Three investment advisers thought they had untangled themselves from the restraints of a non-compete agreement with their former financial services firm. A court of appeals this month said, “Not so fast!”

            The three advisers abandoned their firm and its chief after the chief was terminated by LPL. In the trial court, the three argued that their former financial firm didn’t have a legitimate interest in enforcing the non-compete because the firm was effectively dead after the termination and departures.

           The appellate court started off its opinion by explaining LPL’s involvement with the parties to dispute:

“LPL Financial is one of the largest independent broker-dealers and RIAs in the wealth management business. Among other services, it provides a trading platform and accounting support to independent financial advisers and brokers across the country. LPL Financial assigns IARs a “branch” identification number to indicate the firm or entity with which the adviser works. It also assigns a “rep code” to individual advisers working with the branch. LPL Financial is the custodian of individual client accounts. It collects fees and commissions associated with stock trades, keeps a percentage, and pays out the remaining compensation to registered representatives. It can provide its stock trading platform and other services to numerous financial advisors and firms in the same geographical area, all of whom can compete directly for business.”

The court then proceeded to review the asset purchase agreement or non-compete signed by each party to the controversy.

            According to the opinion, LPL discharged the plaintiff’s key member and original owner in the fall of 2018. The three defendants left for greener pastures shortly thereafter and took their clients with them. They subsequently opened their own RIA Firm and “provided wealth management services to many of the same clients with whom they had worked at [plaintiff RIA]”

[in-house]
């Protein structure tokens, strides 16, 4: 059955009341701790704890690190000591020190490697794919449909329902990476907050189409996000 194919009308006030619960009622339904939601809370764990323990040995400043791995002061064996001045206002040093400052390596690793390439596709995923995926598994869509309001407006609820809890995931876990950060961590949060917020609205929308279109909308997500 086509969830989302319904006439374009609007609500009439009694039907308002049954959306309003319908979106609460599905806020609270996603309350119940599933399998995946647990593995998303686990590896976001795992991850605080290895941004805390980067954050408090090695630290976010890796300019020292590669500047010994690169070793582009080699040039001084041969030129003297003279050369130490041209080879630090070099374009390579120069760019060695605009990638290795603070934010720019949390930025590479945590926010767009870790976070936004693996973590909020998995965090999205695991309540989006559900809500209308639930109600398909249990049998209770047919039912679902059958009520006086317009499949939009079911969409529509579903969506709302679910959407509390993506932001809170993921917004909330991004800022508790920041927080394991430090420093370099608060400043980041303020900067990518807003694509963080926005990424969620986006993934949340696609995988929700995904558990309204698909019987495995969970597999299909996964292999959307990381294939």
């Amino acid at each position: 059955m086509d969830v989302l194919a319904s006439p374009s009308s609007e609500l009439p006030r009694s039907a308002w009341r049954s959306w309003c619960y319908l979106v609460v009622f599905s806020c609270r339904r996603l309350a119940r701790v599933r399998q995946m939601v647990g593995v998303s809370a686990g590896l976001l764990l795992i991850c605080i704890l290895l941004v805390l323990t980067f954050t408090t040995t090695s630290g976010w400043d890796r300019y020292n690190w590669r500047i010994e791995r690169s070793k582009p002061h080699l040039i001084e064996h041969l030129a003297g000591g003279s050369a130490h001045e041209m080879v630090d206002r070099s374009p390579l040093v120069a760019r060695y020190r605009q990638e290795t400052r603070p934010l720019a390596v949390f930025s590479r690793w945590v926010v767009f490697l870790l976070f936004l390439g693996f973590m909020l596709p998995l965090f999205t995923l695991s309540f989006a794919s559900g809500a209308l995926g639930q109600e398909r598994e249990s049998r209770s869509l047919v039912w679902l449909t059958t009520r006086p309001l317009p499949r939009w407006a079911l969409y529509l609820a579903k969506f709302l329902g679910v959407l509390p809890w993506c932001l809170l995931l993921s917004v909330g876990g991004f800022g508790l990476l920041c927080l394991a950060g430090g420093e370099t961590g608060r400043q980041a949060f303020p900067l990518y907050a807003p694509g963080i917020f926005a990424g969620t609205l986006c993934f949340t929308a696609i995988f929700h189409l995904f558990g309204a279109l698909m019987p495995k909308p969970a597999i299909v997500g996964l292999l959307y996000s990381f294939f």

Years of litigation followed until, in the summer of 2021, the trial court issued an order in favor of the three departed advisers. In doing so, it noted that the plaintiff was unable to provide any investment advice after the defendants left. Therefore, the logic went, the remaining RIA/plaintiff could not enforce its non-compete agreements:

“At the time the Defendants left [Lamkin Wealth], the company was unable to provide any investment advice. No one at [Lamkin Wealth] could have worked for the clients by conducting securities trades for those clients. Since [Lamkin Wealth] was not affiliated with a broker dealer, there was no way to create and house accounts on behalf of [Lamkin Wealth]. Given that [Lamkin Wealth] had no legitimate business interest to protect at the time the Defendants left, the covenant not to compete would be unreasonable. [Lamkin Wealth] could have asked the clients to return after a new broker dealer had been obtained. While [Lamkin Wealth] was an independent business solely owned by Mark Lamkin, it never had any clients and was not offering securities through [LPL Financial]. Given that Mark Lamkin was fired for securities violations from [LPL Financial], there were no legitimate business.”

            The plaintiff appealed this order and prevailed. In ruling in favor of the plaintiff RIA, the court of appeals first noted that “Kentucky favors the enforcement of restrictive covenants.”[1] With that legal premise as its foundation, the Court of Appeals proceeded to reverse the trial court, concluding that the remains of the RIA were still in a position to enforce its contracts:

“With respect to whether Lamkin Wealth had a legitimate business interest in enforcing its restrictive covenants, it appears that indeed it did -- at least until the moment that Lindsay, Smith, and Upton discontinued their association with it and took the clients who had worked with them at Lamkin Wealth.

Lindsay, Smith, and Upton freely executed the non-solicitation agreements. The covenants were not overly broad, and the associates had a clear understanding of what conduct was prohibited. As noted above, Kentucky strongly favors enforcement of such covenants -- especially where they involve the provision of professional services. Enforcement of the agreements does not appear to violate public policy. Moreover, the decision to leave the company simultaneously, thereby leaving it potentially to founder, cannot legitimately serve to immunize them from an exposure to legal action to enforce the restrictions.

We are persuaded that the circuit court erred by concluding -- as a matter of law -- that Lamkin Wealth could not enforce its restrictive covenants. Consequently, it also erred by concluding that the remaining claims of Lamkin Wealth (including breach of the duty of good faith and fair dealing, civil conspiracy, and interference with Lamkin Wealth’s actual or prospective economic advantage) were null as well.”

            While the opinion probably has limited applicability outside of Kentucky, it does show that even in the shadow of the Department of Labor’s coming ban on noncompete agreements, these restrictive covenants are alive and well, at least in the world of registered investment advisers and financial services firms.


[1] This is no longer true in many states.